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Fans kept away from start and finish lines at Paris-Nice

Joseph Delves
9 Mar 2020

Buffer zones introduced to prevent spread of coronavirus

Unlike the postponed Strade Bianche and Milan-San Remo, the eight-day Paris-Nice got underway at the weekend. However, fans are now being forced to stay away from the start and finish line of each stage.

Shortly before the start of Stage 2, the race organiser issued the following statement: 'To comply with the French Ministry of Health's ban on gatherings of more than 1,000 people, the organiser of Paris-Nice has decided together with government authorities to hold the race "behind closed doors".

'Public access will be restricted at the start and finish of each stage with a buffer zone within 100 metres of the podium at the start and 300 metres at the finish. The organiser of Paris-Nice calls upon spectators to observe these new rules even though they stand in contrast to cycling's tradition of bringing riders and fans together.'

Aimed at preventing the spread of Coronavirus, the race’s organiser had already prohibited contact between riders and the public during podium presentations, as well as scrapping post-stage press conferences.

With cycling fans traditionally gathering in smaller groups at the roadside, rather than being herded together in a stadium, some races near affected areas have so far been able to continue as normal.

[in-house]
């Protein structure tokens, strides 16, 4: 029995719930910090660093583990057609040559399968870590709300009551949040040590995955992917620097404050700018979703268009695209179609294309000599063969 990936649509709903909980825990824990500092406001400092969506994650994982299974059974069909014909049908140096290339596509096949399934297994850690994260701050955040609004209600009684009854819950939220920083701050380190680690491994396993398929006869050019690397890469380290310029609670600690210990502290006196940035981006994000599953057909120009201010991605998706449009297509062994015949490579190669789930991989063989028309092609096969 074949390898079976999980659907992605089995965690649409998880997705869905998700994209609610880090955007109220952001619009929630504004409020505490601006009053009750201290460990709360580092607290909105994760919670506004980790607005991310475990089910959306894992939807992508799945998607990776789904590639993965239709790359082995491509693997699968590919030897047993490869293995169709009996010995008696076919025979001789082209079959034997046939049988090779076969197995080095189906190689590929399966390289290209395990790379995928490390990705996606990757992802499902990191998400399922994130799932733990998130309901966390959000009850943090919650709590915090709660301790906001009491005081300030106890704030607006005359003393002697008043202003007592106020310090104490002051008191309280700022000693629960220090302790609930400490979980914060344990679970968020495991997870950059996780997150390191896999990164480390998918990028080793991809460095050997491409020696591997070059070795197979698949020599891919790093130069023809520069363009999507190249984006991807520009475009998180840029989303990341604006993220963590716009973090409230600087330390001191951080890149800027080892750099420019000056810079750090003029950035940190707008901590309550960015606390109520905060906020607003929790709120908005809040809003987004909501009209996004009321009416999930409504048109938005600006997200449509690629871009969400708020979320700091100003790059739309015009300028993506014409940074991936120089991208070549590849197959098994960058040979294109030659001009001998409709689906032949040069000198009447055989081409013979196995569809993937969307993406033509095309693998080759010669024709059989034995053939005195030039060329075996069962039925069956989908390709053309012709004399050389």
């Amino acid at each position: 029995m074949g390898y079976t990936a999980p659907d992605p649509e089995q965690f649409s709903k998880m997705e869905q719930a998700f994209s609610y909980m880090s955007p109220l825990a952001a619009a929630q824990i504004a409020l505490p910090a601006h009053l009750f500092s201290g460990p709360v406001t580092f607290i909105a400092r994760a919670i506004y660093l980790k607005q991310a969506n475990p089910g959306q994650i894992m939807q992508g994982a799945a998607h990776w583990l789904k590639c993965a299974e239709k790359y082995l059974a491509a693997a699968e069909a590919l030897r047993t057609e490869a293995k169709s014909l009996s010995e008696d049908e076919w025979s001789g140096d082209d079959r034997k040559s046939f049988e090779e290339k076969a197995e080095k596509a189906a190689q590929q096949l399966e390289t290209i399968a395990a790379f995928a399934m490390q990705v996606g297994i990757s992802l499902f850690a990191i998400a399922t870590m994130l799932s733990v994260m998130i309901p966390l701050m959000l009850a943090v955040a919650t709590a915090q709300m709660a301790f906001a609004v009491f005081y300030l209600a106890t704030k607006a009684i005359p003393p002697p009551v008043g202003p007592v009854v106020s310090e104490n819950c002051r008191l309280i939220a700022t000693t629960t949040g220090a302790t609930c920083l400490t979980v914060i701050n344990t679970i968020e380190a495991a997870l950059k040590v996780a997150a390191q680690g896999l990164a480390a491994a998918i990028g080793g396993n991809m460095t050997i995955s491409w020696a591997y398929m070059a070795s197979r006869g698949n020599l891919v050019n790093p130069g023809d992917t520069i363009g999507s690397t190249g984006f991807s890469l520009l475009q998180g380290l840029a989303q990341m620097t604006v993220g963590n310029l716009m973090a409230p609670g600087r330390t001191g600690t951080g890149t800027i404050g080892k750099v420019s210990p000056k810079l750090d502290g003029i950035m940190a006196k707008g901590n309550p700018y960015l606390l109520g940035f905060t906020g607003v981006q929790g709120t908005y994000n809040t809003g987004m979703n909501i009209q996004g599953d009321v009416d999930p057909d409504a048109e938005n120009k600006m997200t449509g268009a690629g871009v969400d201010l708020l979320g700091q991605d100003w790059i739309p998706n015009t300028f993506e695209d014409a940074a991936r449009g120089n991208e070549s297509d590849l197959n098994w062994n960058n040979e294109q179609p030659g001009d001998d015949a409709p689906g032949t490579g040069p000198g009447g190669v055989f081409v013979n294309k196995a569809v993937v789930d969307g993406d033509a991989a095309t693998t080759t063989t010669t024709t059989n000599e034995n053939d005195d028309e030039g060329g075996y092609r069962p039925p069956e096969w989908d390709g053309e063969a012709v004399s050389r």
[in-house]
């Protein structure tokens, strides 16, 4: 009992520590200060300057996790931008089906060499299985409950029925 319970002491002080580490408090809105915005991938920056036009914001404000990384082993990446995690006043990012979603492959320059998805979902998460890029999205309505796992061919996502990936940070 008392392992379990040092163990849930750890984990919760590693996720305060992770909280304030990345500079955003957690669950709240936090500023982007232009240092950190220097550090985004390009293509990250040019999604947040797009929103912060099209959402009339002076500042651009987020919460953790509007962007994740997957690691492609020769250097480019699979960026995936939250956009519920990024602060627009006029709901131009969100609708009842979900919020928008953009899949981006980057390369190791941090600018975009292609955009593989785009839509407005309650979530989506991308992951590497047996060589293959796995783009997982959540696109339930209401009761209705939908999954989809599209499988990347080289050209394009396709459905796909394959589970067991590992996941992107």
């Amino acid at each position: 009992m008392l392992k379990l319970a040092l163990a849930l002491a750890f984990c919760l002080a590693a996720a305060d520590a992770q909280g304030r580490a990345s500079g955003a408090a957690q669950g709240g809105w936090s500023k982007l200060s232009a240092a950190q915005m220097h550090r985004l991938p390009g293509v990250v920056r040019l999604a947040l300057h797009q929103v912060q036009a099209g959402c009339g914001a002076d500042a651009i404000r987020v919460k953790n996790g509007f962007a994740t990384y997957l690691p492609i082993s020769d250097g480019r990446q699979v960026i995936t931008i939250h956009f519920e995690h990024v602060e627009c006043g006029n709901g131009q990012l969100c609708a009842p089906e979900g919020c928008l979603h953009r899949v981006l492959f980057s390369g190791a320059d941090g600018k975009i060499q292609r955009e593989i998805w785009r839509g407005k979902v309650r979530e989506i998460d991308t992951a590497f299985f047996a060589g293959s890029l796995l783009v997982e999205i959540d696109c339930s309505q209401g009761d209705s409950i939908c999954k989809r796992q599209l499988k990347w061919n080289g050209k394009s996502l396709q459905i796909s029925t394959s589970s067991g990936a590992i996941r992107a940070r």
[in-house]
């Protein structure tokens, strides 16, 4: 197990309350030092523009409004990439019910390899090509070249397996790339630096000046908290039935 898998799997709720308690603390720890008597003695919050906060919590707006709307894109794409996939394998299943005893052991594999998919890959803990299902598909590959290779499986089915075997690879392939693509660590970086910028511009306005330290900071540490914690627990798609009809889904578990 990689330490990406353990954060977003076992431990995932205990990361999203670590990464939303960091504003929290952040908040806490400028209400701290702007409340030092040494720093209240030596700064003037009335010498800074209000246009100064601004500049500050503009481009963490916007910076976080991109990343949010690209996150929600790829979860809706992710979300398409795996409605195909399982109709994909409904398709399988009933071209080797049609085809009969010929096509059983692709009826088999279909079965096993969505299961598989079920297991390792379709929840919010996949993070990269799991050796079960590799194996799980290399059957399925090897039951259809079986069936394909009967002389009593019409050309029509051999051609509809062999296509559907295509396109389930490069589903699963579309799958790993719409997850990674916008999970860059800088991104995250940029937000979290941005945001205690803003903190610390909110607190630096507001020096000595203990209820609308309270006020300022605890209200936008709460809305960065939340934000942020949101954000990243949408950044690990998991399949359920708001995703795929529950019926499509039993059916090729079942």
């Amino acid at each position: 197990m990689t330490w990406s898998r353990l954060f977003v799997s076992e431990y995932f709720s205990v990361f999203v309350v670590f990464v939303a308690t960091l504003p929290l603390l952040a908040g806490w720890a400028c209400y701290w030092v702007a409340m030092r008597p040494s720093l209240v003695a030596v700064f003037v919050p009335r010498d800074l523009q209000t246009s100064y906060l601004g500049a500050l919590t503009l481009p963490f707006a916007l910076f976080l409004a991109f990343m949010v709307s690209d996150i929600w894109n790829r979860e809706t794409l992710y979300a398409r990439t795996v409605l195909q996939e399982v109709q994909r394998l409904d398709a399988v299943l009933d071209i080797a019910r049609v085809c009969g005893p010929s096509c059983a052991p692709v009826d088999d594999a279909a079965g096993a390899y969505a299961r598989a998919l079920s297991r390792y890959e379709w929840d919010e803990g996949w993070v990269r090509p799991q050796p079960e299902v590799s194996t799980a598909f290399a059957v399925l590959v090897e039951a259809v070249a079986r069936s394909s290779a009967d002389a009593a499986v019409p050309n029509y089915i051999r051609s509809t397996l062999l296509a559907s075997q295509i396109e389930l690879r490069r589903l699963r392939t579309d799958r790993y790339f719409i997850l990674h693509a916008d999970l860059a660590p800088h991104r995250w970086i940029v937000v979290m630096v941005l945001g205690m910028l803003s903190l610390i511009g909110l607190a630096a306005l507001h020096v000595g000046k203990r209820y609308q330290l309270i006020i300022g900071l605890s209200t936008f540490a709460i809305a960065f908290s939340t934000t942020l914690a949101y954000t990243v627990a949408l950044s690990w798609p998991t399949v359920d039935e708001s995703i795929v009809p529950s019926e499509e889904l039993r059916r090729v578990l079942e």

This is despite teams including Astana, Jumbo-Visma and Mitchelton-Scott having withdrawn from racing.

What next for the season?

However, as the season moves towards larger and more popular races it remains to be seen if this approach can be sustained. With northern Italy among the worst affected regions, it’s unsurprising races there have had to be postponed or cancelled.

Yet as the virus spreads across Europe the likelihood of more sports having to cancel or adapt will only increase. With later Classics races seeing large concentrations of fans gathering at key points along their routes, along with increased pressure on public transport, will the approach taken by Paris-Nice prove sustainable?

What does this mean for the Classics Season?

Currently, the French Ministry of Health's ban on large gatherings is scheduled to extend to at least 15th April. With Paris-Roubaix taking place on Easter Sunday 12th April, it’s hard to imagine how the race will be able to proceed as usual.

Other sporting events in affected areas have been able to continue without the crowds, such as football matches which have been played behind closed doors.

However, while cycling draws less dense crowds than stadium-based sports, the inability to control spectators along kilometres of open roads may present a greater challenge when it comes to restricting interaction between spectators - or if needed, keeping them away altogether.

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